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Lymph Nodes in Neck

by Stuart Enoch, PhD
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    00:00 Okay. Now we’ll just move up a little bit from the neck, to the lymph nodes back to submental area.

    00:09 So the lymph nodes in the neck. Of course I’m sure all of you know about the lymph nodes. How are they classified in terms of levels? For example, if you are given a case scenario with a patient with squamous cell carcinoma somewhere in the head and neck region,larynx, pharynx, even the soft tissue, and they are going for lymph node dissection and it says level IV lymph node dissection. What does level IV mean? If we talk about branches, basically you got your sentinel at level I.

    00:49 So which is level I? Sentinel. Is that the first one, I think? No, for example, if you’re asked to do a lymph node biopsy from this side, from here in the jugular chain, which lymph node will that be? What level is it? You have the hyoid bone here, anything above that is called level I. So from the base of your skull above the hyoid bone is level I, and level I is divided into level IA submental region, level IB in the submandibular gland. Level I, above the hyoid.

    01:29 Then you take your hyoid bone which is C3 level and then your cricoid cartilage which is C6 level. So that’s another landmark. You have your jugular vein here, right? Your jugular vein. So your level II, III and IV are upper jugular, middle jugular and lower jugular. So it pretty much corresponds to between your hyoid and thyroid cartilage, thyroid and cricoid, cricoid and the sternum. Got that? You don’t have to be precise but you need to know II, III and IV. Posterior triangle is level V.

    02:26 In the midline, you have the pretracheal or the paratracheal lymph nodes, which is level VI. And then if you go into the sternum, below the suprasternal notch, that is level VII.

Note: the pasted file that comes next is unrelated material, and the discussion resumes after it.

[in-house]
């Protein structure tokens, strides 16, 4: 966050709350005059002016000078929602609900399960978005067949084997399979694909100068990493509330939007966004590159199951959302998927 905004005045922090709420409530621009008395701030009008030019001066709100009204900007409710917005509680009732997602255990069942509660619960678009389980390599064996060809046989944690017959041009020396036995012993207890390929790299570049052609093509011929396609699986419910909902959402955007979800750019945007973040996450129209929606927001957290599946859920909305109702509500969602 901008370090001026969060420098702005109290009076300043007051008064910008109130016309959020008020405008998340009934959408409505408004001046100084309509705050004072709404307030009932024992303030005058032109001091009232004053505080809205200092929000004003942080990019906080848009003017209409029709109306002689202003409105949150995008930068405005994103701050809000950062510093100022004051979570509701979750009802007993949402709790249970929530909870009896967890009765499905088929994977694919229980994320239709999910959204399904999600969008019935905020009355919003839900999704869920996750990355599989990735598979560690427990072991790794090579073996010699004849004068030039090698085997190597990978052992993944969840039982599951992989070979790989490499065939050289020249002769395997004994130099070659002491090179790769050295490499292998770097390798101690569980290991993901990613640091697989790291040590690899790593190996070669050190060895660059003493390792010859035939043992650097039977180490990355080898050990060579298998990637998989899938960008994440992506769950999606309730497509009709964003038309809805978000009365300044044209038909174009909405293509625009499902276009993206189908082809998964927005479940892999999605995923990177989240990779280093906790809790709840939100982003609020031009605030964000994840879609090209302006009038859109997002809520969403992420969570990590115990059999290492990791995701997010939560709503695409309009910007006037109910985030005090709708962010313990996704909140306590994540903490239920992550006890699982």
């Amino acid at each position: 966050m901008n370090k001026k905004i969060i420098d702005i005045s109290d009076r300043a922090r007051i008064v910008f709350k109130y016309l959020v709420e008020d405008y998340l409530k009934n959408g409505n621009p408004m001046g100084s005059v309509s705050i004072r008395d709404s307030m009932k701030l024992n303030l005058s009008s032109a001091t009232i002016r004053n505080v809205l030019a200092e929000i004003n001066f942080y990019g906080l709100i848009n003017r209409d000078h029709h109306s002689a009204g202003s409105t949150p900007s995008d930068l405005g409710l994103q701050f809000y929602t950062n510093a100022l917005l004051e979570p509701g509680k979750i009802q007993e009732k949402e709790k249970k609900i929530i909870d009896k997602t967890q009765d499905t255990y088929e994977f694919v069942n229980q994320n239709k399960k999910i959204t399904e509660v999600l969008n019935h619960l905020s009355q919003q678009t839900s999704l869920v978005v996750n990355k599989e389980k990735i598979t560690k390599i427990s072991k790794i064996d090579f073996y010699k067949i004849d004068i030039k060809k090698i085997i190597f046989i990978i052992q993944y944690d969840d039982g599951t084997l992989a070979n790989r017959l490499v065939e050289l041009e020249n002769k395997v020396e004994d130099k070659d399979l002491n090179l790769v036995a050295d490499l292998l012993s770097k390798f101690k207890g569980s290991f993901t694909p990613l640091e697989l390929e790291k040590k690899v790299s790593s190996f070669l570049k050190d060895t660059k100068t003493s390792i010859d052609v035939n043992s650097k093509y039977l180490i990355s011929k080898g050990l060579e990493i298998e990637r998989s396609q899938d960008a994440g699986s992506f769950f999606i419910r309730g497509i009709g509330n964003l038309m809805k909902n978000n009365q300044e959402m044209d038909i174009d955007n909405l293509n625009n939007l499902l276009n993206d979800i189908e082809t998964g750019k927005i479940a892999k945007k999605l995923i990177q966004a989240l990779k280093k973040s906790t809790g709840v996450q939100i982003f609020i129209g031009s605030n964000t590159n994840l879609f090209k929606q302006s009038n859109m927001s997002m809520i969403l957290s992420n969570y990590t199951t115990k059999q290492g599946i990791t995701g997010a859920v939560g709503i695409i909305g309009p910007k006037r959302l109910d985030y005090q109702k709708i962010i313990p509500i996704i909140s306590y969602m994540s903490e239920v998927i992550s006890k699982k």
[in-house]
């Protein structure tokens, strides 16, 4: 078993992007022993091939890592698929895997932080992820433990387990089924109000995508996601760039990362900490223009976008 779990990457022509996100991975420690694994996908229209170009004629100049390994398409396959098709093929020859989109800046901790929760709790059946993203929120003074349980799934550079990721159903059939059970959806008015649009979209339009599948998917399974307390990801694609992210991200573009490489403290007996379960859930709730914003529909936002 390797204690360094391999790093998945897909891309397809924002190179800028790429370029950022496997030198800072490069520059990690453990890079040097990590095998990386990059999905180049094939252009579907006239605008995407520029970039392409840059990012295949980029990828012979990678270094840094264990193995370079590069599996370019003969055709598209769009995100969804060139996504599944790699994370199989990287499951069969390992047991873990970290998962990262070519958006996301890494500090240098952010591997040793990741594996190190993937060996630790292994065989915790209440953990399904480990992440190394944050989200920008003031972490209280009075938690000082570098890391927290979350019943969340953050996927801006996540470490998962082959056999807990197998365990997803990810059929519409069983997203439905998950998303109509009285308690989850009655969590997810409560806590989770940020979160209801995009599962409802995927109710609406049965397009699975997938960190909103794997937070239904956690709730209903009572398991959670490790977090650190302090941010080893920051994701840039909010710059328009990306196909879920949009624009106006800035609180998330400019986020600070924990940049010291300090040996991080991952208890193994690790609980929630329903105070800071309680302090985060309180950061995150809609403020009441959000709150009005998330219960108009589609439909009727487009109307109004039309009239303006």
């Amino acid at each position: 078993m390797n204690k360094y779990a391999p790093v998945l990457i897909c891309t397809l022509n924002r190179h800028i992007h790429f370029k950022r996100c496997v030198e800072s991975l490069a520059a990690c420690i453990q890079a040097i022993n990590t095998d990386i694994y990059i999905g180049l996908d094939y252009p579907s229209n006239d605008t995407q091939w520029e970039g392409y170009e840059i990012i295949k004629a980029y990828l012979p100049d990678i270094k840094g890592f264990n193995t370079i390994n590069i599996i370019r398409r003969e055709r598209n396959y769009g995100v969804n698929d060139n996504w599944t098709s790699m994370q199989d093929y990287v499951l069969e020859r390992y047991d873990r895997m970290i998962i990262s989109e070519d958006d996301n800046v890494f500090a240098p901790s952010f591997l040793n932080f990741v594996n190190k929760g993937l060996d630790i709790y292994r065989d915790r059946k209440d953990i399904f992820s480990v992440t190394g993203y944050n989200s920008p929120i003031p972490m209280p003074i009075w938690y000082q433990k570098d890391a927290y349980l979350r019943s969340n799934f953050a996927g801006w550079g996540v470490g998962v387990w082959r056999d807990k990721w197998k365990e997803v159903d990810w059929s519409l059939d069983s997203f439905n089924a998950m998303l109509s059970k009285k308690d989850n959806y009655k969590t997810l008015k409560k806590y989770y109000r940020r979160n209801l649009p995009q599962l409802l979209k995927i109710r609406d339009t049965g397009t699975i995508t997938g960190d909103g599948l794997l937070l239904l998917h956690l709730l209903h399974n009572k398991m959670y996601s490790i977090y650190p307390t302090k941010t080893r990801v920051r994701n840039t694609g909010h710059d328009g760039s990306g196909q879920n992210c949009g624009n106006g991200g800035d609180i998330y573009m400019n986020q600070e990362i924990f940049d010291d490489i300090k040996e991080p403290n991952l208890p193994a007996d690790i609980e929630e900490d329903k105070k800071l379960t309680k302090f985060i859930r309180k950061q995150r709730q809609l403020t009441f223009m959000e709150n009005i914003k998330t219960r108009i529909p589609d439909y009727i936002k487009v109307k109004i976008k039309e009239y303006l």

02:39 So, if you are, if somebody has got a head and neck cancer and they’re doing level V lymph node dissection, that means they are removing all the lymph nodes from here submental, submandibular, from the internal jugular chain and from the posterior triangle. So normally we do level V neck dissection. Level VI is quite advanced cancer where you have to remove all the five plus the paratracheal lymph nodes, which is only for advanced disease.

    03:08 But usually level V lymph node dissection. You are also asked questions on neck dissection. When you do a neck dissection, when you remove these lymph nodes, because they are closely adherent to other structures you may have to sacrifice some structures.

    03:27 What structures are normally sacrificed in a neck dissection? Have you come across radical neck dissection? Modified radical neck dissection? What do those terminologies mean? Modified is… I can’t remember. You can’t remember. You think about anatomically, because these lymph nodes are so stuck to the neck, that means you are operating on such a closely confined anatomical area, you just can’t strip these lymph nodes out.

    04:04 So if the lymph nodes are infiltrated by malignancy they’re usually stuck to the spinal accessory nerve, stuck to the jugular chain and stuck to the sternocleidomastoid. So sometimes you may have to sacrifice all three of these. So a radical neck dissection involves removal of all the lymph nodes, removal of the spinal accessory nerve, internal jugular vein and the sternocleidomastoid muscle, okay? A modified radical dissection is when you preserve one or more of these three structures. Clearly, if you can preserve all three, that’s fantastic.

    04:43 But if you can’t, you may have to sacrifice it. Because if you sacrifice it it’s significant damage, if you think about sacrificing the jugular vein then obviously the other side is going to compensate but it’s going to be quite stressful for the other side, right? Likewise if you sacrifice the spinal accessory nerve, loss of shoulder abduction, shrugging of the shoulder, and sternocleidomastoid is also affected.

    05:09 Okay, that’s about lymph nodes. Moving up into the face. To understand the


    About the Lecture

    The lecture Lymph Nodes in Neck by Stuart Enoch, PhD is from the course Head and Neck Anatomy—MRCS.


    Author of lecture Lymph Nodes in Neck

     Stuart Enoch, PhD

    Stuart Enoch, PhD


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